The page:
Tuesday, 27 September 2011

Aviation dinner

Pan Am is a new show coming out in the States, and while I don't have a particular 60s obsession I don have a Christina Ricci obsession.
I loved Addams Family so much when I was younger, my mum had to have a serious conversation with me about not drinking poison and electrocuting myself. I've watched everything Christina Ricci was in and totally wanted to be her until she lost a ton of weight and got a spot on Ally McBeal. Anyway, I can't wait until it comes out over here and I can start comparing it to Mad Men.
A few months ago, when I was in the throes of Aviation admiration I decided that airline food is actually a glamorous, sophisticated institution and decided to recreated it on solid land. Less life imitation art and more Plato's Theory of Forms, whereby you cannot really know what is real because all you have known up until now could have been a shadow of reality. Who is to say airline food is an inferior kind of food, it might not even be food at all, it's like comparing a chair to a painting of a chair - two totally different things.

Researching airline meals is actually a very fun thing to do, especially if you only have very limited personal experience. The first stop should definitely be Airline Meals, which catalogs reader submitted photos of airline meals (believe it or not). You can spend hours trying to decide what the brown stuff is or how sticky the tray looks, but ultimately it's way too much information.
When I went to University one of the 'rules' we had for writing essays was to quote at least three sources to back up our ideas (yeah, it wasn't a very good university), so I didn't feel comfortable making a decision without some more input. I asked around, and nobody could tell me the last thing they had to eat on a plane. Most airlines don't publish their menus online, but if you're willing to wait for it someone will eventually put a vintage one up for sale on Ebay. I hit the jackpot and got 10 identical PanAm menus from the 60s.
These feel really special, the menu inside is exactly the same but each cover depicts a different destination, exotics such a Yugoslavia, Japan and Portugal etc. The meal on offer, in French and English, is Leek Soup, Veal Duroc with Buttered Noodles, Salad and Dessert. This is a very interesting article about the cost of airline meals then and now and the reason meals are even being offered on planes, count yourself lucky, buddy boy. And let's just say I ended up spending more than £2.50 per head.
Leek soup
It's actually very very difficult to find a recipe for leek soup, almost everything I found had been fleshed out with potatoes which I suspect are there mainly for texture and dilute the flavour of the leek. Here is the recipe of the leek soup I made (but didn't photograph). The taste is creamy, slightly oniony with a great balance of sweetness with the sour notes. Once blended the colour is jade. Simple and cheap (and popular)
Bit of butter
4 leeks, chopped (green parts too)
4 cloves of garlic, chopped
1 glass of white wine
grind of pepper
1.5 pins of chicken stock

Fry the leeks in butter until soft, add in garlic and wine and cook for 5 minutes. Put in the pepper and stock and cook, covered for 45 minutes. Blend, adjust seasoning.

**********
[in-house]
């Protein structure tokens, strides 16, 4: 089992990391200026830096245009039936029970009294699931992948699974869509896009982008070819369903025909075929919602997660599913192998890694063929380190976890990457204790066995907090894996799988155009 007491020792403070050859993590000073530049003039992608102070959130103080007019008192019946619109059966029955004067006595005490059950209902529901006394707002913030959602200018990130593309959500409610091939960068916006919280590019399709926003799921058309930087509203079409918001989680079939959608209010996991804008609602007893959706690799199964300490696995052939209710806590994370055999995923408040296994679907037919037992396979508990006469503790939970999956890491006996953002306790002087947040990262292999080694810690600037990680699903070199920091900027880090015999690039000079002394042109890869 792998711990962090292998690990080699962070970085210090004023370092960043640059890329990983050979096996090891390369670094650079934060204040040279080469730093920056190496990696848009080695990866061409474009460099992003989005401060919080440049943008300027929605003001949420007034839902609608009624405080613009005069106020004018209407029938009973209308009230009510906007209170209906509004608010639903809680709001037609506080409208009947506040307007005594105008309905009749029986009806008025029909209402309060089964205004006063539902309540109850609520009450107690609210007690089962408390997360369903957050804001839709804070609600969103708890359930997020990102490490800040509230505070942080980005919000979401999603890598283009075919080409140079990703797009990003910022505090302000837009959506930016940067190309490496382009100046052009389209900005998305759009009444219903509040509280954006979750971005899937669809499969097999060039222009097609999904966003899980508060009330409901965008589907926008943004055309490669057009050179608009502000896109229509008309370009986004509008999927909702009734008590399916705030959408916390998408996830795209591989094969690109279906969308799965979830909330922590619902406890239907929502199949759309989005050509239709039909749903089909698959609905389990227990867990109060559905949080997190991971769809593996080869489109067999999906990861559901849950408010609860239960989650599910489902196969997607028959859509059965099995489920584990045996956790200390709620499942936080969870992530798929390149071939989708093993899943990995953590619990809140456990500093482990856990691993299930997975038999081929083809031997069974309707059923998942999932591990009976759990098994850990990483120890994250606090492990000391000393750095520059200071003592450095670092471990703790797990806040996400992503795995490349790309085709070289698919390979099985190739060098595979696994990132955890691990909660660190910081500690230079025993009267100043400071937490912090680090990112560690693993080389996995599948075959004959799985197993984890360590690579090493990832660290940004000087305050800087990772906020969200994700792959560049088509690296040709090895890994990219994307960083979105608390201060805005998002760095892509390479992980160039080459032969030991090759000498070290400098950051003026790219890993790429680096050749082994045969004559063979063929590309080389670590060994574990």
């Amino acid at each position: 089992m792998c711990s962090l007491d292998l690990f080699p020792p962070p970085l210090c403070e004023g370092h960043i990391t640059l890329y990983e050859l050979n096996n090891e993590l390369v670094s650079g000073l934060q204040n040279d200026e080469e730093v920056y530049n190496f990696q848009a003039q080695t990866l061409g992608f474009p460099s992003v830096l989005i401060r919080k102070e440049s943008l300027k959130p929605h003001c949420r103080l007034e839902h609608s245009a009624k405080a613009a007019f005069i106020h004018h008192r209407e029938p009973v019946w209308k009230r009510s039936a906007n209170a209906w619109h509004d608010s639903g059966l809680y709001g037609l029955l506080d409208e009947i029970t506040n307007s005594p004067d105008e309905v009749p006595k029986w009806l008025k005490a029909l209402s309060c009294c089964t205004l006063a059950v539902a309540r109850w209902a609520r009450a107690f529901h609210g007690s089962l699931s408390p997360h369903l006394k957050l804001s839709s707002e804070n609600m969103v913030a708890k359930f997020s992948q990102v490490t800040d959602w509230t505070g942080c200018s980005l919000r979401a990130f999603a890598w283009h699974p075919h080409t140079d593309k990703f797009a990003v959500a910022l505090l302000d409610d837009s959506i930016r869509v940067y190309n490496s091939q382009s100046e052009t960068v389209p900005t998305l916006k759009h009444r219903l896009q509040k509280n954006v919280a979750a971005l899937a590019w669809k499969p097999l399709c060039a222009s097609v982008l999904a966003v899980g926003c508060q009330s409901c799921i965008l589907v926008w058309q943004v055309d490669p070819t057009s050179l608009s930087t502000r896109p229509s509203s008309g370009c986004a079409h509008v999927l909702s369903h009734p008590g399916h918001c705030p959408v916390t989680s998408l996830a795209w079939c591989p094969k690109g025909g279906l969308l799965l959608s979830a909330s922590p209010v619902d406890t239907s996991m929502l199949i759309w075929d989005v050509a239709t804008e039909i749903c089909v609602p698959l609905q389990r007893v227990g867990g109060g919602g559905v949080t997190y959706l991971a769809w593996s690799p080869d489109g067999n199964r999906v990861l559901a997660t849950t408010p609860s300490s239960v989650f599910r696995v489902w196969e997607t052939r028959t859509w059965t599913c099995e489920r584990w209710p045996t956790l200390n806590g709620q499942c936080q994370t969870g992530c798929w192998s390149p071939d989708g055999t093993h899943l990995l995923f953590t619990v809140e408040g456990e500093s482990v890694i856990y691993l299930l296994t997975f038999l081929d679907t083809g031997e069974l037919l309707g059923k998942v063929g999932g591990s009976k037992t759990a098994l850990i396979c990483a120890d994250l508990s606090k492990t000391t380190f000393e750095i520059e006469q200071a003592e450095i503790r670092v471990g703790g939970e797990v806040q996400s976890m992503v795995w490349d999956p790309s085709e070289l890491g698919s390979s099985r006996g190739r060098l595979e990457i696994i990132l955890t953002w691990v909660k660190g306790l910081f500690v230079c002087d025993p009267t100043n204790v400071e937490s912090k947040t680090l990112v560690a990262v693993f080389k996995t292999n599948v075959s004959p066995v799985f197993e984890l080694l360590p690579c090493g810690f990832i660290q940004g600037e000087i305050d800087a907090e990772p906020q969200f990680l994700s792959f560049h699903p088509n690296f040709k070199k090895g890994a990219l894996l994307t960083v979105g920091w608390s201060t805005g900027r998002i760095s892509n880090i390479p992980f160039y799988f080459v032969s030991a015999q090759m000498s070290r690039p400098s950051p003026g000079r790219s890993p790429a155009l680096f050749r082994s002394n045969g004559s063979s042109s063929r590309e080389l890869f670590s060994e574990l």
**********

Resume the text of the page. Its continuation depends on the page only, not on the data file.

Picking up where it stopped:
Veal Duroc
Good luck Googling this one. As well as being a forgotten French sauce named after one of Napoleon's generals, Duroc is also a breed of pork, so recipes will be for roasting pork, chops, sausages. Type in 'Veau Duroc' and you'll get one or two recipes in French, formatted in the most mind boggling way. Below is the recipe I used, it calls for things difficult to find in the supermarket,which I suppose is a good antidote to the austerity soup above. I got the veal in Selfridges (but I'm sure there are more cost effective sources), grew the chervil on the window sill and bought obscene amounts of powdered veal stock in France. The stock was the hardest part, the least cost effective option it to make it yourself, you just aren't ever going to have veal bones just lying around. I made the mistake of buying some liquid veal stock from Fortnum and Masons to use on a dry run and the resulting sauce was bitter and rancid tasting. By chance I saw chubby Knorr tubs of the powdered stock on a supermarket shelf in Chamonix and feverishly swept the whole shelf into my basket (you can buy this on the internet btw), the resultant sauce was sweet and savoury, herby and very very good. What's the big deal, why not just use beef? Because in comparison to veal stock, beef stock tastes like fat boy's farts. Trust me.
10ml oil
100g butter
8 veal medallions
40g flour
250g mushrooms
40g shallots
40ml cognac
1 glass white wine
500ml veal stock
1tbsp tarragon
1tbsp chervil

Heat oil and butter and fry off floured medallions, 7 mins each side. Set aside and fry chopped mushrooms and shallots in the same pan, flambe with brandy and delgaze with wine. Pour in stock and reduce until thick. Pour over medallions and sprinkle with chopped herbs.

Vertical Pear Salad. I love.

This ended up being a little disappointing. Initially I wanted to use this recipe by David Lebovitz, which was supposed the be very similar to the pudding he developed for Virgin Atlantic. But I just didn't like it. It had the taste and texture of Angel Delight, which is a bit meh.
I briefly toyed with the idea of serving the dessert they had on the Hindenburg - that is to say, nothing, but didn't have the balls to be quite so conceptual. I ended up making trifles with grape jelly, and my fondest hope is that everyone was too drunk to pay attention to it.
We hope you enjoyed your flight.

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